I’ve assumed a nice conservative interest rate of 3%. Based on that, if you had bought the cheaper term life insurance you’d have saved $7,941.86. If you bought the whole life insurance policy and cancelled it at age 65, you’d have $13,200. Wait, what?

I’m reminded of the 5 P’s. Prior Planning Prevents Poor Performance. Because if I was in front of a client convincing them how important it was to buy term insurance, I would be very embarrassed right now. I’ve just shown that you would be better off buying the whole life insurance policy and cancelling. Whoops.

So comparing the least expensive 20 year term with the least expensive whole life doesn’t work. So what are they comparing to make this work so well? What am I doing ‘wrong’?

Do You Know What Assume Spells?

It spells assumptions. Like all good theologies, the flaws lie in the unquestioned assumptions. Let’s have a look at some of them, see if you agree with them.

Problems With My Comparison

First, while that comparison I just quoted shows that the whole life policy is better, what I didn’t mention is that the $13,200 of cash surrender value would actually be subject to taxation. Only a small portion of it would be taxable, but you would be unlikely to receive the full $13,200. However, even after taxes I’m pretty sure you’d still have more money with the whole life, using those assumptions.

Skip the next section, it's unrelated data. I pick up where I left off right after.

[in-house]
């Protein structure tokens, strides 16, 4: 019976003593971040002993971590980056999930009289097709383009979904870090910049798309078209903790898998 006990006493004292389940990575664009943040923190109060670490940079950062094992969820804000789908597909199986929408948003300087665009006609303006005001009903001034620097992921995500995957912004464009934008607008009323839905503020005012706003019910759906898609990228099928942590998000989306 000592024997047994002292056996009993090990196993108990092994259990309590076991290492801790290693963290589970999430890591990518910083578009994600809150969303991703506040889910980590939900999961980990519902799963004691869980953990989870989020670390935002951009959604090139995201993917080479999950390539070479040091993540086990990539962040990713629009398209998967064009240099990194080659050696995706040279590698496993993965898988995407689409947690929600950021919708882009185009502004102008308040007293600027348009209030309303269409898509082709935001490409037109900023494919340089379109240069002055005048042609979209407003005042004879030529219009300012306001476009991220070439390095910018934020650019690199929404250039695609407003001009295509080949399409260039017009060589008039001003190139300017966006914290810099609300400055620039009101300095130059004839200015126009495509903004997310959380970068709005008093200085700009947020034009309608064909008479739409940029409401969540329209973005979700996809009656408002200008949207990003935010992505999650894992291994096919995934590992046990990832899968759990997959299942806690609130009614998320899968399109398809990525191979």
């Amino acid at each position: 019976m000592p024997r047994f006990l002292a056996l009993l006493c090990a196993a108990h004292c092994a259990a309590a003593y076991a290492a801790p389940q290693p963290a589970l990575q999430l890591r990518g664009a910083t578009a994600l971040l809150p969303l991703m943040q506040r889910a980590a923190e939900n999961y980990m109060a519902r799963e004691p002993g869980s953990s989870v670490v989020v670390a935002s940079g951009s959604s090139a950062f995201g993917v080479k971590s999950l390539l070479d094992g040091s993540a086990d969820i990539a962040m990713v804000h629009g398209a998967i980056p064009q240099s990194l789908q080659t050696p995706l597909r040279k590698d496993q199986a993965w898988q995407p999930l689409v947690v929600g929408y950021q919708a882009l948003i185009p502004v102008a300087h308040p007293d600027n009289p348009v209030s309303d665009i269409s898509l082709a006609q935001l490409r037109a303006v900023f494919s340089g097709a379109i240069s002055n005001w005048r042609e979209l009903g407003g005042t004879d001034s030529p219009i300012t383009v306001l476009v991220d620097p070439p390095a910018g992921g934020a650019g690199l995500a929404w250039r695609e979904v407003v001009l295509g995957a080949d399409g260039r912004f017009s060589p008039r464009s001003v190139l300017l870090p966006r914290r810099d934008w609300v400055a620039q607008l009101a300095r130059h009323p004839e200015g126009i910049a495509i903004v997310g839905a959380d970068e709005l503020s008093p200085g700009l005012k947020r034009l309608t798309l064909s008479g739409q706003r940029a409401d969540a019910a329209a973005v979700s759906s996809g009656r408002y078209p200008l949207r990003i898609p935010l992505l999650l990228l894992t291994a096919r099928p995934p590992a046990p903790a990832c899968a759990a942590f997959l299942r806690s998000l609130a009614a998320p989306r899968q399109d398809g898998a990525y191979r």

Speaking of taxes, we assumed a 3% rate of return. Depending on what that’s invested in, the 3% could be subject to taxes as well. Easy enough to avoid those taxes, but if you don’t, that makes the whole life policy even more favourable.

Secondly, we’ve assumed that we’ve kept the 20 year term policy for 25 years – 5 years past the 20 year renewal. I can’t imagine someone would keep a term policy these days past the renewal. Renewal premiums are simply too high. Most consumers would either buy a new term policy at renewal or convert to permanent (despite the fact we’re trying to disparage permanent insurance with this concept). So fair enough, if you bought a new term policy in year 21, you’d have lower term premiums in years 21-25 than what I used, helping the term cause a bit. Is this something a consumer would catch?